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For-profit substance abuse centers are underserving black residents

Decline In Public Substance Use Disorder Treatment Centers Most Serious In Counties With High Shares Of Black Residents

By Janet R. Cummings, Hefei Wen and Michelle Ko
Health Affairs, June 2016

Abstract

Previous research has associated declines in health care resources such as hospitals and trauma centers with communities’ racial composition. However, little is known about changes in the substance use disorder treatment infrastructure in recent years and the implications for black communities. We used data for the period 2002–10 from the National Survey of Substance Abuse Treatment Services to describe changes in the supply of public and private outpatient facilities for substance use disorder treatment, and to determine whether these trends had implications for the geographical availability of these facilities in counties with high percentages of black residents. During the study period the number of publicly owned facilities declined 17.2 percent, whereas the number of private for-profit facilities grew 19.1 percent. At baseline, counties with very high percentages of black residents (that is, more than one standard deviation above the mean) were more likely than counties with less than the mean percentage of black residents to be served by public facilities and were thus disproportionately affected by the overall decline in public facilities. Future research should examine the effect of expanding eligibility for Medicaid on the supply of substance use disorder treatment facilities across diverse communities.

From the Discussion

Between 2002 and 2010 there was a decline in the number of public and private nonprofit outpatient substance use treatment facilities, but considerable growth in the number of private for-profit facilities. Among counties with at least one public facility at baseline, nearly half experienced a net loss in the number of public facilities by 2010. Counties with a large percentage of black residents were disproportionately burdened by the decline in public facilities, and these losses were not offset by an increased likelihood of gains in private for-profit or nonprofit facilities.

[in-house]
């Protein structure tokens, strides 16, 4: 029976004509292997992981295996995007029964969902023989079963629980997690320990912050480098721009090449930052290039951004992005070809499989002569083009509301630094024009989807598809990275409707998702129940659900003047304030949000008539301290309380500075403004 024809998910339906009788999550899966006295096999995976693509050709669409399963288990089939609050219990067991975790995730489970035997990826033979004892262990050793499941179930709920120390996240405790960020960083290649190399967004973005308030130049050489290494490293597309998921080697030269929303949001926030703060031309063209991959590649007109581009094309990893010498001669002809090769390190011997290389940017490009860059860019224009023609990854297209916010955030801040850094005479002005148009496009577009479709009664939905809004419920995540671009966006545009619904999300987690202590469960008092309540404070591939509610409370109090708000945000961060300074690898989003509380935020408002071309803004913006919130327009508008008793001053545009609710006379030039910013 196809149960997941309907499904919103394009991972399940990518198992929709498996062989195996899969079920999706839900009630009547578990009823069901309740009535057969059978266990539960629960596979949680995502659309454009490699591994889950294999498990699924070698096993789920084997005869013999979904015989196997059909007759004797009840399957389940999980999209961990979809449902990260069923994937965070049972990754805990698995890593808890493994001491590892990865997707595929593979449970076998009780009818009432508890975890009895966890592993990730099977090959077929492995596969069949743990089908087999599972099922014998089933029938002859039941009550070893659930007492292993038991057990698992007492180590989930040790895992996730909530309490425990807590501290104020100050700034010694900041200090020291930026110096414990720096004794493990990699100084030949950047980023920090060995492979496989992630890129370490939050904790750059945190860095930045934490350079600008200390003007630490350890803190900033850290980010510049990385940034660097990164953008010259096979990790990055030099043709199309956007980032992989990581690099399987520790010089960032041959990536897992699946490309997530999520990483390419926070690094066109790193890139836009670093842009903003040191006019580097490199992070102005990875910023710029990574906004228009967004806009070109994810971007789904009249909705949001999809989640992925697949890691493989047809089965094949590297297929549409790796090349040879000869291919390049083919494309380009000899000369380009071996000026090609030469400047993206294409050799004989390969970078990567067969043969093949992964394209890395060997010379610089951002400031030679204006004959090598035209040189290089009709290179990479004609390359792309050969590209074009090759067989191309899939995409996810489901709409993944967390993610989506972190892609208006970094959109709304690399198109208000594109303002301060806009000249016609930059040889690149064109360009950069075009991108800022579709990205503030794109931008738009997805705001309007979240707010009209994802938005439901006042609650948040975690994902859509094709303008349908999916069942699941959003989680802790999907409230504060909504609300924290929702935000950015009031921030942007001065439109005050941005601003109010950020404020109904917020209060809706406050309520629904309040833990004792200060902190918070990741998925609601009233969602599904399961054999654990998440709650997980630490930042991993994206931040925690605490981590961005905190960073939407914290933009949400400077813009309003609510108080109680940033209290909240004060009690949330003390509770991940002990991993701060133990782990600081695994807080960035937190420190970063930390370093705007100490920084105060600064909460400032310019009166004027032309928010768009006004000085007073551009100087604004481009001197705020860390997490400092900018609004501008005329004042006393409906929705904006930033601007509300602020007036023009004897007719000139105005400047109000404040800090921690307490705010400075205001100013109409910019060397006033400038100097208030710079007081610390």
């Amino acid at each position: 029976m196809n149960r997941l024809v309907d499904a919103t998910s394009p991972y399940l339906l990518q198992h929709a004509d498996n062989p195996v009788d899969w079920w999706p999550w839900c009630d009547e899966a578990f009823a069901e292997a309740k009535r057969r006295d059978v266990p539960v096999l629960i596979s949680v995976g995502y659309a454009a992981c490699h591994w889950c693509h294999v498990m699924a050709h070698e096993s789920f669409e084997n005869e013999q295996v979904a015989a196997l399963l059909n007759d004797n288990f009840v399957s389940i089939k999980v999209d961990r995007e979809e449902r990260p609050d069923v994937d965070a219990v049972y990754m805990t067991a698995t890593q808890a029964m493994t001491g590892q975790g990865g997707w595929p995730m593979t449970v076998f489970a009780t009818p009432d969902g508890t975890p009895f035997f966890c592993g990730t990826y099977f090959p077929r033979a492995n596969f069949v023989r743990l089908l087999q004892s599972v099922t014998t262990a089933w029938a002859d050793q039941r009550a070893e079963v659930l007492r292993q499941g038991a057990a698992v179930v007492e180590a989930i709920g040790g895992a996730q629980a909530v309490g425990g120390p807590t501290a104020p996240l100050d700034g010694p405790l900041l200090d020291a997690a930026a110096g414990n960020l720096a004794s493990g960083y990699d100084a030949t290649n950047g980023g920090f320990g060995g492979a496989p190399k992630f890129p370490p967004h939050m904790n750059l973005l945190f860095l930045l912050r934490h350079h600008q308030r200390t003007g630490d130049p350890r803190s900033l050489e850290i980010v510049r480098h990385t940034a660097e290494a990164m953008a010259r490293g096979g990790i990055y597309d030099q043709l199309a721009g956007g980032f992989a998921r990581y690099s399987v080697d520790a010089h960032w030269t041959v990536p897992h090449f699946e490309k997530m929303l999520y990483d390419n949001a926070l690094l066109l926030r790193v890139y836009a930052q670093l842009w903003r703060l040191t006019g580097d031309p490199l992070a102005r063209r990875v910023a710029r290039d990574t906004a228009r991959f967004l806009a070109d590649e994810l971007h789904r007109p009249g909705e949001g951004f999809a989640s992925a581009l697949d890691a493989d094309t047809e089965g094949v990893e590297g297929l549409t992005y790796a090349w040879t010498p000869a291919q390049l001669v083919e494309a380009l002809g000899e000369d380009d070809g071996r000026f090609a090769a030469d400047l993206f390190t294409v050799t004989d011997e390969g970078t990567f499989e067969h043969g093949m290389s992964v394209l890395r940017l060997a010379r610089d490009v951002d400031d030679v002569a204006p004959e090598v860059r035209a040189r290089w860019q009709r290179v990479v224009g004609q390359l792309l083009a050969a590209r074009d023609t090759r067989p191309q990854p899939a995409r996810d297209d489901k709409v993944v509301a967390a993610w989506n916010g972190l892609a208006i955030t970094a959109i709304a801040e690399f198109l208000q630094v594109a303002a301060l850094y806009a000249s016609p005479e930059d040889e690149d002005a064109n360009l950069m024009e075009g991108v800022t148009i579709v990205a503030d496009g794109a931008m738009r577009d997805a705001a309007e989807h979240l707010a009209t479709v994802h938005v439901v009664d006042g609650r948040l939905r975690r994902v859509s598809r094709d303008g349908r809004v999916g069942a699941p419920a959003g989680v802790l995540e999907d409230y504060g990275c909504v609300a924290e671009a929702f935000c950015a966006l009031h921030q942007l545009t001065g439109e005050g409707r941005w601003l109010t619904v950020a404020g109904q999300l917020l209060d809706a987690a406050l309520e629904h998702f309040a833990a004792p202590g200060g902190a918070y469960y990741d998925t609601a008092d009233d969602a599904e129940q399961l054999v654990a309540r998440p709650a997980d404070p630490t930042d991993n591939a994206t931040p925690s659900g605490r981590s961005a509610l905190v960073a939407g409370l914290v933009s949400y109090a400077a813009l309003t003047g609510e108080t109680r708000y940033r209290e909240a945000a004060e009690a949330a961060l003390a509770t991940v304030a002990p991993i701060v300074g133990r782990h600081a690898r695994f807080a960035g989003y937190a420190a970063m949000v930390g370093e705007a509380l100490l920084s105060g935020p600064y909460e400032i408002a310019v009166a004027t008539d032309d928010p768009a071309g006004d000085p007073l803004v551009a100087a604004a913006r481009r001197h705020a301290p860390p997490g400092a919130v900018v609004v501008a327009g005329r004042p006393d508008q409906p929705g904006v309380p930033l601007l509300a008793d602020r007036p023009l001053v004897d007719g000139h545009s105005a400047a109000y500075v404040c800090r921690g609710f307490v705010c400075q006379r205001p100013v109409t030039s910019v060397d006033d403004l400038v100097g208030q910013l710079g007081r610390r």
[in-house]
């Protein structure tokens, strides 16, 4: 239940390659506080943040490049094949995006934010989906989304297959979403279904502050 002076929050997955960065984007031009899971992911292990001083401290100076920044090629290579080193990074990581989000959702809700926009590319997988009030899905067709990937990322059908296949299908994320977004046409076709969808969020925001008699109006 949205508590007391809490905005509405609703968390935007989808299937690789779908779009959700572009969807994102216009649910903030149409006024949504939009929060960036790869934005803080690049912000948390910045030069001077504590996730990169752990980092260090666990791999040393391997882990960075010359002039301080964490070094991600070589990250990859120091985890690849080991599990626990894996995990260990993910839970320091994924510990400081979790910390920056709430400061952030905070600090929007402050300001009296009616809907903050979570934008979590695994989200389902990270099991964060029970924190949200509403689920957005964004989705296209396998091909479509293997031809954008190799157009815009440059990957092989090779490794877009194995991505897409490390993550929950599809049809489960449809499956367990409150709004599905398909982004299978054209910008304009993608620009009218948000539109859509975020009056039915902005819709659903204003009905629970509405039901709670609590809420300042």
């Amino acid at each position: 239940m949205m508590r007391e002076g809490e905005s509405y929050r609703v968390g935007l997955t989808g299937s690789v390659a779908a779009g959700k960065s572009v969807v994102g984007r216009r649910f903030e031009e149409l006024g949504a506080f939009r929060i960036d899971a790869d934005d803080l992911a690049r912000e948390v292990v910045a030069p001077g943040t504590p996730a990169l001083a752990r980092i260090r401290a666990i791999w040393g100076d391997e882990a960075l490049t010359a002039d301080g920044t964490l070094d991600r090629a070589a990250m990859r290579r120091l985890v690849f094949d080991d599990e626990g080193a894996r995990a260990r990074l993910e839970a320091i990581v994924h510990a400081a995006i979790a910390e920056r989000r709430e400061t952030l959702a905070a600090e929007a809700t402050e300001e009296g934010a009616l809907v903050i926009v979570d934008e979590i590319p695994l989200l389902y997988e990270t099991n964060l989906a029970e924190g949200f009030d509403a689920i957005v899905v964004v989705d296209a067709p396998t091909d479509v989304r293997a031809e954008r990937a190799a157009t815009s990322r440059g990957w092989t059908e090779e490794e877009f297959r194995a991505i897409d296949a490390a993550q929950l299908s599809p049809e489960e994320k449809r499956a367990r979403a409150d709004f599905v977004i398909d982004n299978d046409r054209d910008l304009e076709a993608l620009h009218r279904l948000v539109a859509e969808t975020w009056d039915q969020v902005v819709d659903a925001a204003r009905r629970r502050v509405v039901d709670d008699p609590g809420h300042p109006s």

An overall decline in the supply of public and private nonprofit facilities has important implications for vulnerable populations across all communities. Compared to private for-profit facilities, public and nonprofit facilities are less likely to turn clients away based on their ability to pay.

Although public facilities constituted only 15 percent of the sample at the beginning of the study period, the decline in this sector is especially notable because these facilities were the most likely, at baseline and follow-up, to provide services to people who could not pay. In addition, previous research has reported that public facilities serve a significantly higher percentage of clients who are unable to pay for services than private (for-profit and nonprofit) facilities do. Furthermore, public facilities are more likely than private ones to offer important services such as HIV testing and more likely than private for-profit facilities to offer comprehensive care, including physical examinations and mental health treatment. Future research is needed to better understand the implications of these declines for the accessibility of outpatient care among low-income populations and for the availability of specific types of services.